Relative orientation between the beta-ionone ring and the polyene chain for the chromophore of rhodopsin in native membranes.
Spooner PJR., Sharples JM., Verhoeven MA., Lugtenburg J., Glaubitz C., Watts A.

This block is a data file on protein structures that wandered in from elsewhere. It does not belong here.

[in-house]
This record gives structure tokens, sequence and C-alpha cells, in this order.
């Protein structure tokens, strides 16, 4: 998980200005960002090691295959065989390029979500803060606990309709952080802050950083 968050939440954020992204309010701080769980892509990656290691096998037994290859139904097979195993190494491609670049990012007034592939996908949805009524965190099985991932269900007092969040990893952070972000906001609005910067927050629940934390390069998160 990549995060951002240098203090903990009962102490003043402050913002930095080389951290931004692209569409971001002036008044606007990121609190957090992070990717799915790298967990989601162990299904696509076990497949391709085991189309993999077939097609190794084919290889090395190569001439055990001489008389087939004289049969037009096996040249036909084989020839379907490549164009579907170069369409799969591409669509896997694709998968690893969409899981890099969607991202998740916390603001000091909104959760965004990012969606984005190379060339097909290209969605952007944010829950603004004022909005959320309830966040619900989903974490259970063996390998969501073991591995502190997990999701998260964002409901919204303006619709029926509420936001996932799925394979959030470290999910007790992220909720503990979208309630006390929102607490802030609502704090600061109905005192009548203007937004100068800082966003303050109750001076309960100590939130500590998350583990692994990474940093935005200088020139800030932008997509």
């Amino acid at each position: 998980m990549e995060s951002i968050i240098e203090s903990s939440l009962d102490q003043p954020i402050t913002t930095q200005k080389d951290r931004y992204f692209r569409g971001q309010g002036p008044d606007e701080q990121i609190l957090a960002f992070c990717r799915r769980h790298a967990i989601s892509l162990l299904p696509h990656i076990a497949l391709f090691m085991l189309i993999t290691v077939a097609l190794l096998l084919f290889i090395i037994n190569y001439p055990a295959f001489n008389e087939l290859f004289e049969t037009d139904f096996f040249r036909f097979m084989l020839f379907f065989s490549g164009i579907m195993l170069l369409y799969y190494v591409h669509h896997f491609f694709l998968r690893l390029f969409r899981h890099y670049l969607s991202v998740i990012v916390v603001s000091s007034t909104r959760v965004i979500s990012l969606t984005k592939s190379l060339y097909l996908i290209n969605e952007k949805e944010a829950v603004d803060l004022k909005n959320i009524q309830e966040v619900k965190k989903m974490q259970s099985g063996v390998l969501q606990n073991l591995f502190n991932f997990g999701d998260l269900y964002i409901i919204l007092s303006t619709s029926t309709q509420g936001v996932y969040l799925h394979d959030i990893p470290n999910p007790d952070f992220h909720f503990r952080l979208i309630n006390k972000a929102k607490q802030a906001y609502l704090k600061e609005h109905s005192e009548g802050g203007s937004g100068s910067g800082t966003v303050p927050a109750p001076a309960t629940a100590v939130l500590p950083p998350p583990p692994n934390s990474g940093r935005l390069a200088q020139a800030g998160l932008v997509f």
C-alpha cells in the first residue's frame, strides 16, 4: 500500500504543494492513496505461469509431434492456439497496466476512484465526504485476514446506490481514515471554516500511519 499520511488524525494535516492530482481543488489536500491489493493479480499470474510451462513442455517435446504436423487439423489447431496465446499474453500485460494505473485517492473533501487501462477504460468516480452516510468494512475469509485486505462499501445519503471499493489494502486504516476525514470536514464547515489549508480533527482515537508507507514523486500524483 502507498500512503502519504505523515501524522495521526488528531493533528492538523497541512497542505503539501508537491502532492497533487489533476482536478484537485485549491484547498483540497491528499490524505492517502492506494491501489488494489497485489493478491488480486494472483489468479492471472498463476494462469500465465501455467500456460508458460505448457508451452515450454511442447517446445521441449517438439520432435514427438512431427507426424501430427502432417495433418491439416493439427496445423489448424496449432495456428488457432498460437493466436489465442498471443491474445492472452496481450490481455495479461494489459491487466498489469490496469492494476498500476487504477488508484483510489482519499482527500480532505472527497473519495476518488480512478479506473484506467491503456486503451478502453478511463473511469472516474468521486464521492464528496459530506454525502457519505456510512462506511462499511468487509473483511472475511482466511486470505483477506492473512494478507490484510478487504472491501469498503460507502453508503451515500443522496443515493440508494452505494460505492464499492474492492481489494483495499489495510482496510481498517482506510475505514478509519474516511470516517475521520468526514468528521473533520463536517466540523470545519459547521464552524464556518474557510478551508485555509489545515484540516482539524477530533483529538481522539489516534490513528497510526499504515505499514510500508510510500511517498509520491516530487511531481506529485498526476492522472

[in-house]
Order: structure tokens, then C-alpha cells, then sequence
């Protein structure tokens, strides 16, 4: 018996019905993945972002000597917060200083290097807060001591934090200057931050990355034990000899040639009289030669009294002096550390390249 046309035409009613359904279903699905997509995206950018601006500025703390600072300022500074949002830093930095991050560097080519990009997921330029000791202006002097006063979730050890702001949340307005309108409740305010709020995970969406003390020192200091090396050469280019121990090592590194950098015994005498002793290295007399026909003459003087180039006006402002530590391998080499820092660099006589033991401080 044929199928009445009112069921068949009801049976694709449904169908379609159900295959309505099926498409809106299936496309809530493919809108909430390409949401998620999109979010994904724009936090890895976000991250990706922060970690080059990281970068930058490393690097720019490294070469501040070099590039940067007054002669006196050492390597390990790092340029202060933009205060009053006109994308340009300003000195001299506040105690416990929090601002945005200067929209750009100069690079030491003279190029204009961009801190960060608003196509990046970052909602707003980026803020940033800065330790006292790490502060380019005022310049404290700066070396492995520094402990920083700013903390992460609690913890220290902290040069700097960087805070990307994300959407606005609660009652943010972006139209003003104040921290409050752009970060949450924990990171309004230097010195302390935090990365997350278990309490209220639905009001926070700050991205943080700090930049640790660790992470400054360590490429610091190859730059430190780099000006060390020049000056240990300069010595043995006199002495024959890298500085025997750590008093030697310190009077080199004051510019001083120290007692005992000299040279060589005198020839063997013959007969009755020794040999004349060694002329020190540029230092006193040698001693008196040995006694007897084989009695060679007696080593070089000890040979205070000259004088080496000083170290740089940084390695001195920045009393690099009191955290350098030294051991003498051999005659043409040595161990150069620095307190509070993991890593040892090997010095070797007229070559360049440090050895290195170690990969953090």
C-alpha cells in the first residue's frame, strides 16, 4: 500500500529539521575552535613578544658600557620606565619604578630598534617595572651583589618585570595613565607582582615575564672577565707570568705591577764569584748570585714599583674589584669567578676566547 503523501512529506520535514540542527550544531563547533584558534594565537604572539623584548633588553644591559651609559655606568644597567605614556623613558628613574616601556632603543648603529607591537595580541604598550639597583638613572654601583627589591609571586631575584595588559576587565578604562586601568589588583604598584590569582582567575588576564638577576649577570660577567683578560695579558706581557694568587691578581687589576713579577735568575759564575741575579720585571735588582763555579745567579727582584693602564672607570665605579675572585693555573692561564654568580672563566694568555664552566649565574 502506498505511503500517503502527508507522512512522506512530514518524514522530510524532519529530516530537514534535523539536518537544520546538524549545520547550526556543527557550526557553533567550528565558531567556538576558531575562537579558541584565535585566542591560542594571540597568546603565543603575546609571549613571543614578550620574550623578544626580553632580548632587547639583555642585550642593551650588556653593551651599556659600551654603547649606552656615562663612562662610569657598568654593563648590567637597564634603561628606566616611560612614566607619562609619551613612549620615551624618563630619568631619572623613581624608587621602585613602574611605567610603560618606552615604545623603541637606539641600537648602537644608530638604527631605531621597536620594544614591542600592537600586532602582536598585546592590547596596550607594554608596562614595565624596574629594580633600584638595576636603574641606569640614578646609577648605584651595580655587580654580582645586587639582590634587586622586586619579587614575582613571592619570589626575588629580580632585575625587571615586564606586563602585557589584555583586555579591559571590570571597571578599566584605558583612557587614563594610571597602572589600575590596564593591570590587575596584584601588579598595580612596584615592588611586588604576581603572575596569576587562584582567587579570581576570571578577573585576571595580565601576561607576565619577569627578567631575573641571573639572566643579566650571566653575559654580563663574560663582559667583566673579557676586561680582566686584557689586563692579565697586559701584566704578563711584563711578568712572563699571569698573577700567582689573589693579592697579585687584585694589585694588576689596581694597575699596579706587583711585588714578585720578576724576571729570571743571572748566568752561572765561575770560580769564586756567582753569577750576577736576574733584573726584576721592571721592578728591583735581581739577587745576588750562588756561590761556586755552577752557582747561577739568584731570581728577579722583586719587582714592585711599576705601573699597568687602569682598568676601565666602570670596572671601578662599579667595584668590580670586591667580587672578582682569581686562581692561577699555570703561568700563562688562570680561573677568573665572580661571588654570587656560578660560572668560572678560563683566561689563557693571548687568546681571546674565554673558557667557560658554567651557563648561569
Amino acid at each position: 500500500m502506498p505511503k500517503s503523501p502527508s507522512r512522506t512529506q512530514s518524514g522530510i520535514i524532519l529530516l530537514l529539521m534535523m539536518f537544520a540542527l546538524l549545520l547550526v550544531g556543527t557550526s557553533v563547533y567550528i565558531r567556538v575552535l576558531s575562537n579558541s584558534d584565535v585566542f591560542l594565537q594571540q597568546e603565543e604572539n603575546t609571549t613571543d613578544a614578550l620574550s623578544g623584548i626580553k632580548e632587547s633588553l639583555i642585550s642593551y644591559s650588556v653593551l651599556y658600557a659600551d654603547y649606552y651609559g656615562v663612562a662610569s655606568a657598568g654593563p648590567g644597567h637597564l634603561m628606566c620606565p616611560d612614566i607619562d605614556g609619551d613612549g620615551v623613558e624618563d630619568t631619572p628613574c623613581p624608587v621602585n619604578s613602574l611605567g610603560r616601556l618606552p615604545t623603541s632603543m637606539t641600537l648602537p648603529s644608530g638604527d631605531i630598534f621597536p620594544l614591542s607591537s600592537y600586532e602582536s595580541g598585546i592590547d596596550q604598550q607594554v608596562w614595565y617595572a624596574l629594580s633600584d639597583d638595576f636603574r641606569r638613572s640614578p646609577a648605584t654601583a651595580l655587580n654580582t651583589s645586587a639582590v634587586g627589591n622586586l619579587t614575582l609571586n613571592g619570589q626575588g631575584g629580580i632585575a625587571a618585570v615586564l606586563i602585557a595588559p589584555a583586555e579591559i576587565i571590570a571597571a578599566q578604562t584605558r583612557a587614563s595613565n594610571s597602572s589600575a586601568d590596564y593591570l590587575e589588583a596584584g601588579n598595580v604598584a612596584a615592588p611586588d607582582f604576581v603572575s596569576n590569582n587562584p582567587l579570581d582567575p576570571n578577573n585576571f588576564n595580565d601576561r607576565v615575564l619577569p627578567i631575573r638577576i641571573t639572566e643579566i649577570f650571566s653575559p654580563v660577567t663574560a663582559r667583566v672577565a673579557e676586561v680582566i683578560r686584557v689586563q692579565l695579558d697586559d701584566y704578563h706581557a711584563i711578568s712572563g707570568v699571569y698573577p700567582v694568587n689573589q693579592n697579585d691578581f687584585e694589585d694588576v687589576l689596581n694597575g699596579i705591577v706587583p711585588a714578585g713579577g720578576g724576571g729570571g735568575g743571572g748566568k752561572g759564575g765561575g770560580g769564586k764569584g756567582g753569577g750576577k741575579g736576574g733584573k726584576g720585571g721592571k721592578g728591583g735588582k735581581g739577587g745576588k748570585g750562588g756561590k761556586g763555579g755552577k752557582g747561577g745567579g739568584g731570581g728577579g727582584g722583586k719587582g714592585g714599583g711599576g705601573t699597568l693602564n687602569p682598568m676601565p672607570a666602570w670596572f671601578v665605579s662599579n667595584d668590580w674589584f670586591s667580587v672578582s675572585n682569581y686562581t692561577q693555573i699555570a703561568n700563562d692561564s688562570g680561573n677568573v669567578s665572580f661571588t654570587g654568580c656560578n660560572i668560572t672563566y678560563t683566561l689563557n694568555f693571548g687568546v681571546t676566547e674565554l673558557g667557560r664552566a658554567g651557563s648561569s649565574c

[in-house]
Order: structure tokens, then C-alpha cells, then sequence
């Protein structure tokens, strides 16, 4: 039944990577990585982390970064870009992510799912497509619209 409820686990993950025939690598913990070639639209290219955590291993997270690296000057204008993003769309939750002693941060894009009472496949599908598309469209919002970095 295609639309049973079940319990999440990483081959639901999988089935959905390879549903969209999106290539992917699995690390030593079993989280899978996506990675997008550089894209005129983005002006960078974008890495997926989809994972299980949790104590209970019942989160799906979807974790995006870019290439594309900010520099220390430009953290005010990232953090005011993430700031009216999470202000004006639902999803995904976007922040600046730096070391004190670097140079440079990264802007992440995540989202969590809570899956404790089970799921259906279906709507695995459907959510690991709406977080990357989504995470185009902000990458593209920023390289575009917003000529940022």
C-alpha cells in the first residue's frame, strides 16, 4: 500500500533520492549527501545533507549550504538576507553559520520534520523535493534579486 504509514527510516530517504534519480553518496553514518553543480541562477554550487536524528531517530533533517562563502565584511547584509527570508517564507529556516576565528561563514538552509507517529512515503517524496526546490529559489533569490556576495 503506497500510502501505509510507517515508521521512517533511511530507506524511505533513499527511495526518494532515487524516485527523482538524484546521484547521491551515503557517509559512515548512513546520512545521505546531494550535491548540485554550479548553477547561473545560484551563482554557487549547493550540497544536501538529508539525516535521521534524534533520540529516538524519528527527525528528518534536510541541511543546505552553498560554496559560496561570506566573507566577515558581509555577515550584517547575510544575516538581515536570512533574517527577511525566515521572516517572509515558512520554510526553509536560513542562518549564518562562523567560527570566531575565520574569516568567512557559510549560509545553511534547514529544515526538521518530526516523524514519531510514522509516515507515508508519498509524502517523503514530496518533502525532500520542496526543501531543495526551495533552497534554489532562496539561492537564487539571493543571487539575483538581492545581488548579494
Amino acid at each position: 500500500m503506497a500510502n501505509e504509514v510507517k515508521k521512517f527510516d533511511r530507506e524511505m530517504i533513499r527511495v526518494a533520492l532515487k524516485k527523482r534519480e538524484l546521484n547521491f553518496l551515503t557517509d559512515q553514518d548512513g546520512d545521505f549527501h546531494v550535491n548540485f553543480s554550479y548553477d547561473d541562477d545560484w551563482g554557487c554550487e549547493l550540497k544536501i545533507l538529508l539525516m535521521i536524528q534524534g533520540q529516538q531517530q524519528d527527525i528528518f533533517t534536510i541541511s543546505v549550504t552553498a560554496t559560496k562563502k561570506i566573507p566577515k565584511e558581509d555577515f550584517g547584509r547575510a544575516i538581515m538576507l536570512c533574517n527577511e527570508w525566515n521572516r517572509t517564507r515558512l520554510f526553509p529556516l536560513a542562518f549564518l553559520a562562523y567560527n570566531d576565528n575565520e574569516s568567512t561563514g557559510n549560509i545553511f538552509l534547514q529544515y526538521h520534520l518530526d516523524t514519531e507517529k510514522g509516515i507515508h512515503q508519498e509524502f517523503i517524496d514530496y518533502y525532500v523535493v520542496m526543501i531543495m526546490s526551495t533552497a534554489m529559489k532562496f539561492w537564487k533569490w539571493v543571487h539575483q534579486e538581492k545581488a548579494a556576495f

Rotational resonance solid state nuclear magnetic resonance has been used to determine the relative orientation of the beta-ionone ring and the polyene chain of the chromophore 11-Z-retinylidene of rhodopsin in rod outer segment membranes from bovine retina. The bleached protein was regenerated with either 11-Z-[8,18-(13)C(2)]retinal or 11-Z-[8,16/17(13)C(2)]retinal, the latter having only one (13)C label at either of the chemically equivalent positions 16 and 17. Observation of (13)C selectively enriched in the ring methyl groups, C16/17, revealed alternative conformational states for the ring. Minor spectral components comprised around 26% of the chromophore. The major conformation (approximately 74%) has the chemical shift resolution required for measuring internuclear distances to (13)C in the retinal chain (C8) separately from each of these methyl groups. The resulting distance constraints, C8 to C16 and C17 (4.05 +/- 0.25 A) and from C8 to C18 (2.95 +/- 0.15 A), show that the major portion of retinylidene in rhodopsin has a twisted 6-s-cis conformation. The more precise distance measurement made here between C8 and C18 (2.95 A) predicts that the chain is twisted out-of-plane with respect to the ring by a modest amount (C5-C6-C7-C8 torsion angle = -28 +/- 7 degrees ).